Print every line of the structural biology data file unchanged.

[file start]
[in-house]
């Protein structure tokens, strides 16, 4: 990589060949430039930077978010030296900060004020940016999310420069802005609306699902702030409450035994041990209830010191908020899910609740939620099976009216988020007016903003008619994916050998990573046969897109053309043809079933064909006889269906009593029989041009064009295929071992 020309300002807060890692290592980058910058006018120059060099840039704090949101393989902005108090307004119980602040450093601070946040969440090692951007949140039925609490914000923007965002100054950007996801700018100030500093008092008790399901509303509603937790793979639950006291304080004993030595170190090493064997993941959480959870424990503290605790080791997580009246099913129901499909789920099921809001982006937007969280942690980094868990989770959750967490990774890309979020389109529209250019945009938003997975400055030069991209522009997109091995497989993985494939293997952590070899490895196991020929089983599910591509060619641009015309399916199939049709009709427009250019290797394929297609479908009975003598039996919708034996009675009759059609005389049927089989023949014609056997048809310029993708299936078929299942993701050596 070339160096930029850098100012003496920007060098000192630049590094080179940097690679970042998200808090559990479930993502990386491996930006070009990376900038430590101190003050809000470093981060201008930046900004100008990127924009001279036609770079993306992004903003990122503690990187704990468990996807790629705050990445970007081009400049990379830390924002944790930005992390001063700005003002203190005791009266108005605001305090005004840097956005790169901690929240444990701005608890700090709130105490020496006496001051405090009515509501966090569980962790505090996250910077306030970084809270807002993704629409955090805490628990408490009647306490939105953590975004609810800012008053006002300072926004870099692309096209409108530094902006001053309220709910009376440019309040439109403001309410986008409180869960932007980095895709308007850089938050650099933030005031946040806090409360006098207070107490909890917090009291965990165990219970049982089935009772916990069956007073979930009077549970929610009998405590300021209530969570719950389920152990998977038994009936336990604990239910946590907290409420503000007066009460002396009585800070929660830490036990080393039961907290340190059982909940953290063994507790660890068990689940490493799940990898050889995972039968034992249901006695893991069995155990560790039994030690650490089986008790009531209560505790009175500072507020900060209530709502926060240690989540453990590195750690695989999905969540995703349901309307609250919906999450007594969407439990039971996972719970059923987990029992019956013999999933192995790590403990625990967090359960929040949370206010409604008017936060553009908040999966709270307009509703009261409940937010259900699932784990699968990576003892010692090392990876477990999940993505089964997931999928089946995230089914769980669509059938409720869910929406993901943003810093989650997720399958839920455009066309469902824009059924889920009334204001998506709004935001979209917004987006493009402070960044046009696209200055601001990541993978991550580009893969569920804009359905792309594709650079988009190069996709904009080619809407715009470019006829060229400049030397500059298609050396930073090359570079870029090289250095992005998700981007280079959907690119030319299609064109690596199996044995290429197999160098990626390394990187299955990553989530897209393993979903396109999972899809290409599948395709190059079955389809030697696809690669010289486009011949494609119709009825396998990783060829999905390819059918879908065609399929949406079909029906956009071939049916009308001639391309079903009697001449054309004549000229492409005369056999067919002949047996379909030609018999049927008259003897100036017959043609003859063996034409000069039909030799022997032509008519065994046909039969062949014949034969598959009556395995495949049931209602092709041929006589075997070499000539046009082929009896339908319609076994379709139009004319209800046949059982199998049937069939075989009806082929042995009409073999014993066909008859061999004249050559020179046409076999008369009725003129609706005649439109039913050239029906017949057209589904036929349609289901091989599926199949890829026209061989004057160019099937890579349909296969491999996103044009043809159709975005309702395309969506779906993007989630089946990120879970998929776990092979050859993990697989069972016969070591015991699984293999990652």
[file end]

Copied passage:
[in-house]
């Protein structure tokens, strides 16, 4: 990589060949430039930077978010030296900060004020940016999310420069802005609306699902702030409450035994041990209830010191908020899910609740939620099976009216988020007016903003008619994916050998990573046969897109053309043809079933064909006889269906009593029989041009064009295929071992 020309300002807060890692290592980058910058006018120059060099840039704090949101393989902005108090307004119980602040450093601070946040969440090692951007949140039925609490914000923007965002100054950007996801700018100030500093008092008790399901509303509603937790793979639950006291304080004993030595170190090493064997993941959480959870424990503290605790080791997580009246099913129901499909789920099921809001982006937007969280942690980094868990989770959750967490990774890309979020389109529209250019945009938003997975400055030069991209522009997109091995497989993985494939293997952590070899490895196991020929089983599910591509060619641009015309399916199939049709009709427009250019290797394929297609479908009975003598039996919708034996009675009759059609005389049927089989023949014609056997048809310029993708299936078929299942993701050596 070339160096930029850098100012003496920007060098000192630049590094080179940097690679970042998200808090559990479930993502990386491996930006070009990376900038430590101190003050809000470093981060201008930046900004100008990127924009001279036609770079993306992004903003990122503690990187704990468990996807790629705050990445970007081009400049990379830390924002944790930005992390001063700005003002203190005791009266108005605001305090005004840097956005790169901690929240444990701005608890700090709130105490020496006496001051405090009515509501966090569980962790505090996250910077306030970084809270807002993704629409955090805490628990408490009647306490939105953590975004609810800012008053006002300072926004870099692309096209409108530094902006001053309220709910009376440019309040439109403001309410986008409180869960932007980095895709308007850089938050650099933030005031946040806090409360006098207070107490909890917090009291965990165990219970049982089935009772916990069956007073979930009077549970929610009998405590300021209530969570719950389920152990998977038994009936336990604990239910946590907290409420503000007066009460002396009585800070929660830490036990080393039961907290340190059982909940953290063994507790660890068990689940490493799940990898050889995972039968034992249901006695893991069995155990560790039994030690650490089986008790009531209560505790009175500072507020900060209530709502926060240690989540453990590195750690695989999905969540995703349901309307609250919906999450007594969407439990039971996972719970059923987990029992019956013999999933192995790590403990625990967090359960929040949370206010409604008017936060553009908040999966709270307009509703009261409940937010259900699932784990699968990576003892010692090392990876477990999940993505089964997931999928089946995230089914769980669509059938409720869910929406993901943003810093989650997720399958839920455009066309469902824009059924889920009334204001998506709004935001979209917004987006493009402070960044046009696209200055601001990541993978991550580009893969569920804009359905792309594709650079988009190069996709904009080619809407715009470019006829060229400049030397500059298609050396930073090359570079870029090289250095992005998700981007280079959907690119030319299609064109690596199996044995290429197999160098990626390394990187299955990553989530897209393993979903396109999972899809290409599948395709190059079955389809030697696809690669010289486009011949494609119709009825396998990783060829999905390819059918879908065609399929949406079909029906956009071939049916009308001639391309079903009697001449054309004549000229492409005369056999067919002949047996379909030609018999049927008259003897100036017959043609003859063996034409000069039909030799022997032509008519065994046909039969062949014949034969598959009556395995495949049931209602092709041929006589075997070499000539046009082929009896339908319609076994379709139009004319209800046949059982199998049937069939075989009806082929042995009409073999014993066909008859061999004249050559020179046409076999008369009725003129609706005649439109039913050239029906017949057209589904036929349609289901091989599926199949890829026209061989004057160019099937890579349909296969491999996103044009043809159709975005309702395309969506779906993007989630089946990120879970998929776990092979050859993990697989069972016969070591015991699984293999990652």